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Special Surfaces > Topology
Surfaces with special topological properties.
Many surfaces can be assigned an orientation by choosing a direction for the surface normals. For a few special surfaces, however, this process can break down and two normals can be assigned opposite directions although they are quite near each other. The global nature of the surface, then, makes it possible to assign an orientation. Examples of such surfaces are the Möbius strip, the Klein bottle, and Steiner's Roman surface.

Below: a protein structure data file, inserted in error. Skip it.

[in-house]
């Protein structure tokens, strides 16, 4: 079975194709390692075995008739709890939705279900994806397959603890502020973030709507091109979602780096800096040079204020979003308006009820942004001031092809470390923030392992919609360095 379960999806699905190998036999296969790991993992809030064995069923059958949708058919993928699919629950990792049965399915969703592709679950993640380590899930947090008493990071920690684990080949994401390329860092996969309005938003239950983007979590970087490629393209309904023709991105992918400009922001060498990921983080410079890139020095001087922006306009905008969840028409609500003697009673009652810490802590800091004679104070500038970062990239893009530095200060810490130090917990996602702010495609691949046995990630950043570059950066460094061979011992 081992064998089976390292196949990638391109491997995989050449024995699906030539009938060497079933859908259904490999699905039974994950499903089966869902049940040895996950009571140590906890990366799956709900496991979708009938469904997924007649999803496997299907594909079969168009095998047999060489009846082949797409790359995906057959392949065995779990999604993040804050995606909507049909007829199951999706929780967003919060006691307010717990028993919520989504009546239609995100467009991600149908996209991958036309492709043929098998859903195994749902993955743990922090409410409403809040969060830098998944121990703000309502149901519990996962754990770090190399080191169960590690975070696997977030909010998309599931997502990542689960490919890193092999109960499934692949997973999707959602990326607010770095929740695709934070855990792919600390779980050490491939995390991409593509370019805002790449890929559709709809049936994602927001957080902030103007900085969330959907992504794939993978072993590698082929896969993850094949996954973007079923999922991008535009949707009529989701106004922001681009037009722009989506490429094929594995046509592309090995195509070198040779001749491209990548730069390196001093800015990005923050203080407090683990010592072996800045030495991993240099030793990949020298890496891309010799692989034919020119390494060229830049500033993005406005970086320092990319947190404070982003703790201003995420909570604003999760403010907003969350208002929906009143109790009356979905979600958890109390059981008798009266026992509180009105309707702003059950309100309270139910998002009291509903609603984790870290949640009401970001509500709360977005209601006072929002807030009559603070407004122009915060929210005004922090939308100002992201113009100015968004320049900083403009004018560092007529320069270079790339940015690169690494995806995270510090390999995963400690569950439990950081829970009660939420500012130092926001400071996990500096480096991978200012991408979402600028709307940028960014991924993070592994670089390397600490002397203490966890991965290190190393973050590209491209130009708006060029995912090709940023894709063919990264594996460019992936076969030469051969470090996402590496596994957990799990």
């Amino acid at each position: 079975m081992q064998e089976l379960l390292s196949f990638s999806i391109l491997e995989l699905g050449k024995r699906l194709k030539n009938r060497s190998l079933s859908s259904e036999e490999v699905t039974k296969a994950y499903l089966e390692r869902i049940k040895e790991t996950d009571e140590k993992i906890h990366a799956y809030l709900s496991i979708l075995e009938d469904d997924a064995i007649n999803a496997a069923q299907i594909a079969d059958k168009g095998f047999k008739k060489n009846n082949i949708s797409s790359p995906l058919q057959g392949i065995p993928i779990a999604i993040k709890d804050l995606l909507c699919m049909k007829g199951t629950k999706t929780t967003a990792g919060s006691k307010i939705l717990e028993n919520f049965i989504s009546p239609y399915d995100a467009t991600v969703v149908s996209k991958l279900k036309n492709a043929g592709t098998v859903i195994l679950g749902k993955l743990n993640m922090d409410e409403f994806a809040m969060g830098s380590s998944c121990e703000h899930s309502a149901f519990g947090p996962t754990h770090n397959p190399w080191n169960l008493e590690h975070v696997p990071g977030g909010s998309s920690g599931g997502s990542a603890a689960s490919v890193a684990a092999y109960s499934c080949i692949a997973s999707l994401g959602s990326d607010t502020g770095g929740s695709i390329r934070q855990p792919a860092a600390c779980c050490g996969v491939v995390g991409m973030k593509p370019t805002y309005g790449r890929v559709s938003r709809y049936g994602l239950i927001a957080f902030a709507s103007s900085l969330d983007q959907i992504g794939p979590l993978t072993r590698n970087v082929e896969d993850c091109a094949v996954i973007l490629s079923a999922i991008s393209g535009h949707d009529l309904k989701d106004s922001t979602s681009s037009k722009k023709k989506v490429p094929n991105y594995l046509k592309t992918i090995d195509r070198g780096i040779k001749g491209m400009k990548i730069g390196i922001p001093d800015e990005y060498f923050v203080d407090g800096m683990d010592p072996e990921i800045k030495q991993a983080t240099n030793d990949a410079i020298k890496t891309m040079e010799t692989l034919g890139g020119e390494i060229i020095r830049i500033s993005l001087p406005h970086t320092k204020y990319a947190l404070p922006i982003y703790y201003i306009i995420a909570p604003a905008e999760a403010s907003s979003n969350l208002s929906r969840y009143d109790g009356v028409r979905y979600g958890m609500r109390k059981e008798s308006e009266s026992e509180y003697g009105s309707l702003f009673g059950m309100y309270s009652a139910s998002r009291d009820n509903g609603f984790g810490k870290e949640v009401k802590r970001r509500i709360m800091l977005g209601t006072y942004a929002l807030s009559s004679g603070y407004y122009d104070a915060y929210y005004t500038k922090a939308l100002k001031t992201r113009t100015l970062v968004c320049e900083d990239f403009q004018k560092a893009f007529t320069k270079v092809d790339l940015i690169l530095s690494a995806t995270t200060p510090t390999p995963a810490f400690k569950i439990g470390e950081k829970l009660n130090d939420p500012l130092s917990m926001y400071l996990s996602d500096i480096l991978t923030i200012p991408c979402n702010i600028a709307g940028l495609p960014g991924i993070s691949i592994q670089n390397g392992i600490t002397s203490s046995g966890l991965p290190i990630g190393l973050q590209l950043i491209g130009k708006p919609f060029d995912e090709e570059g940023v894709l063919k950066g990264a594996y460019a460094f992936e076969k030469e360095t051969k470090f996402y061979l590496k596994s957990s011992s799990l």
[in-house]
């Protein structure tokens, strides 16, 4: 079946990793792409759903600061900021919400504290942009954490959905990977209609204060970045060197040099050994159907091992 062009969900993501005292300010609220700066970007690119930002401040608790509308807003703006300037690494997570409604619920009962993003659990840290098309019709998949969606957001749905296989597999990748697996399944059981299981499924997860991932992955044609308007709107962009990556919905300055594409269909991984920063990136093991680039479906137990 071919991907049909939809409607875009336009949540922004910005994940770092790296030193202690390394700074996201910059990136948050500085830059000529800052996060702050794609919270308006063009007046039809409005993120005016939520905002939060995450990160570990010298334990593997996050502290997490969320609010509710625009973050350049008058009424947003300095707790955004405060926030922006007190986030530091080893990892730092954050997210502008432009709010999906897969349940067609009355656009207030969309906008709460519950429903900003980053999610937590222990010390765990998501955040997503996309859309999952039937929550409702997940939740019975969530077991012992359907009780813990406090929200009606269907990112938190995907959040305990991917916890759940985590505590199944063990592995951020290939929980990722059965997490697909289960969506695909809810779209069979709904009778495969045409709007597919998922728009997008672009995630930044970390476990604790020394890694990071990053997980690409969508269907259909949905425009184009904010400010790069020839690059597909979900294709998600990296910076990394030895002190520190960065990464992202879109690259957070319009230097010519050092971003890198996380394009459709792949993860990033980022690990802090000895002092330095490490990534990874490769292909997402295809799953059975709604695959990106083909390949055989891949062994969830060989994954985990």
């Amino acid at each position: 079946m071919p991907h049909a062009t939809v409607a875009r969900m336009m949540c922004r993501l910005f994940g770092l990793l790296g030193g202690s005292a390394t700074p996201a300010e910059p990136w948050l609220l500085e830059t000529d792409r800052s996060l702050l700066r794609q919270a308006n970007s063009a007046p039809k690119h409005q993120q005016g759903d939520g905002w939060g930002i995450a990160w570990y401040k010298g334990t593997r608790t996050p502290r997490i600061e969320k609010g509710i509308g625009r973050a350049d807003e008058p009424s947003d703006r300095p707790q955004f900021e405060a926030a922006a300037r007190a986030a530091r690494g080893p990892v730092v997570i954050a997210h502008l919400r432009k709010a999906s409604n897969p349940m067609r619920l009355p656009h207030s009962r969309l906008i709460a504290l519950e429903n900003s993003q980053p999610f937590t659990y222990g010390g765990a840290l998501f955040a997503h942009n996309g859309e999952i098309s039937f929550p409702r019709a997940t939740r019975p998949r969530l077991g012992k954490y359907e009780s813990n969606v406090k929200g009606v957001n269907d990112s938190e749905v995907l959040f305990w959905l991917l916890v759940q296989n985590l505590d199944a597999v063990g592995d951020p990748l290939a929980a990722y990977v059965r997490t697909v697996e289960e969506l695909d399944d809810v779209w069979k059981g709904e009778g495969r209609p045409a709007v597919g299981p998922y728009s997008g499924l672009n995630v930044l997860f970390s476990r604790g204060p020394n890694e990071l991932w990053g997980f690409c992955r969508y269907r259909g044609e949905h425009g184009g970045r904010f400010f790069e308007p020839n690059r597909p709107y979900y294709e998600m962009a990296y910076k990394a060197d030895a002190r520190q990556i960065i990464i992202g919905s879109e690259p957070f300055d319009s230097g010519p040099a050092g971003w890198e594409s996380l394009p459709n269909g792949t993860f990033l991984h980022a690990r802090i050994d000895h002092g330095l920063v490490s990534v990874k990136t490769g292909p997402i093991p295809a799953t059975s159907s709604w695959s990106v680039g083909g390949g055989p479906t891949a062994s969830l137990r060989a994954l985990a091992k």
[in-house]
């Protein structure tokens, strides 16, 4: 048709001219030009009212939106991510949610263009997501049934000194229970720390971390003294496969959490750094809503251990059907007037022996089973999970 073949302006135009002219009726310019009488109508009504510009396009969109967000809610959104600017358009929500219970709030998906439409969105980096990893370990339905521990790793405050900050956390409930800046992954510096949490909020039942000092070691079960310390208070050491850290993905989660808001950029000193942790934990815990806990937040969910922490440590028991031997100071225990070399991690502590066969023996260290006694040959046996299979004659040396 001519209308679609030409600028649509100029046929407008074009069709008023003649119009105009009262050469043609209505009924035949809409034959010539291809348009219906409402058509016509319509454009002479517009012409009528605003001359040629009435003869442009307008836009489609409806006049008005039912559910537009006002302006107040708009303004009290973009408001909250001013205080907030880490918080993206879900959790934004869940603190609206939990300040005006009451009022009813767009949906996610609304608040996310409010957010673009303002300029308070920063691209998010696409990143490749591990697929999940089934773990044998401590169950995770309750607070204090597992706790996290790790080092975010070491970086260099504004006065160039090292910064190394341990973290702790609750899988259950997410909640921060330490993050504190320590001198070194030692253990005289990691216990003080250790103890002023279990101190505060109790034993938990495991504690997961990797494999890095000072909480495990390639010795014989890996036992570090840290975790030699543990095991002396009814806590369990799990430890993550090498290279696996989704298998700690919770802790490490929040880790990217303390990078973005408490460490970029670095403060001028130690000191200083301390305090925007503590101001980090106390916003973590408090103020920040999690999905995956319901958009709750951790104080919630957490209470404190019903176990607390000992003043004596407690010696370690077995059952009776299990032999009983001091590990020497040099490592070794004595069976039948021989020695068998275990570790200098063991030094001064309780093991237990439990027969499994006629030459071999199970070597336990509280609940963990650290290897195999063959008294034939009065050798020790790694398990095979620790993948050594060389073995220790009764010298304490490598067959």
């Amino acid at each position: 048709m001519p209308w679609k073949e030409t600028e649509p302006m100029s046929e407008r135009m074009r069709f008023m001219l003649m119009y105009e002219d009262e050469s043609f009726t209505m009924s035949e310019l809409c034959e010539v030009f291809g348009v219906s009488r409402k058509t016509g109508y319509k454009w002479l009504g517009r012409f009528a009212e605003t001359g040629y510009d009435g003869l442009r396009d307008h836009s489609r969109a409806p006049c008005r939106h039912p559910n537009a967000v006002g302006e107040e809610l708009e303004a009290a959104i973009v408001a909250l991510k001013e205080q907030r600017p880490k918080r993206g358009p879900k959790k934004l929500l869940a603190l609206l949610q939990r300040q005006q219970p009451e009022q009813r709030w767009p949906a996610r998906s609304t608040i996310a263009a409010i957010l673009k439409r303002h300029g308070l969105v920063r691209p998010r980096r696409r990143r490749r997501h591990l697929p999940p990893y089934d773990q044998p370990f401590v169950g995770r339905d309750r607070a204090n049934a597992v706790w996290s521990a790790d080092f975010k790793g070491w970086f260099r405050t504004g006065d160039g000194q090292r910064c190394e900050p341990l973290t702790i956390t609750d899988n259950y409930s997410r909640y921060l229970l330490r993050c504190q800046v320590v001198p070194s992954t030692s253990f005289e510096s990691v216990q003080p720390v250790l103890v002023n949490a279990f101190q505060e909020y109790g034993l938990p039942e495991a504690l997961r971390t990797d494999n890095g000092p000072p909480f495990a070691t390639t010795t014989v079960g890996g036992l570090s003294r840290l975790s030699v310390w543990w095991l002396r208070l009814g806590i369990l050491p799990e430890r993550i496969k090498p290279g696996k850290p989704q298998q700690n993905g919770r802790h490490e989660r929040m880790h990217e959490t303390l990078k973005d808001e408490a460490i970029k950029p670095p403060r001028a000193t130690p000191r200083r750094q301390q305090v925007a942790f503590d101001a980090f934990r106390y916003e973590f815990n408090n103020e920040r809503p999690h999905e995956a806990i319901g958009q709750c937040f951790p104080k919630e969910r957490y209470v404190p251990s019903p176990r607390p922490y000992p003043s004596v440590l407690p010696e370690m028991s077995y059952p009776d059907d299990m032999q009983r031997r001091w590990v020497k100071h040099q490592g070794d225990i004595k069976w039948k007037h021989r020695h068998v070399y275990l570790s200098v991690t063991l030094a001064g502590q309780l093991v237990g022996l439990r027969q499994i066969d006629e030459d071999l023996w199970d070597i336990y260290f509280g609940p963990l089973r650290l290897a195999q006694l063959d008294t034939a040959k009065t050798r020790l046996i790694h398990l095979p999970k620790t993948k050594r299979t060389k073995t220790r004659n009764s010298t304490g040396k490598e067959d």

A surface which is both closed and bounded is said to be compact. The sphere is an excellent example.
A surface is said to be complete if its geodesics can be extended to the entire real number line, remaining always on the surface. A direct consequence of completeness, which gives a better sense of what it means intuitively, is non-extendibility. That is, when a regular surface S is complete, there is no larger surface S' of which S is a subset. One example of a complete surface is one sheet of the cone, minus its vertex.
If a family of surfaces can be used to cover Rn, it is said to be covering. For example, a family of spheres of increasing radii can cover Rn.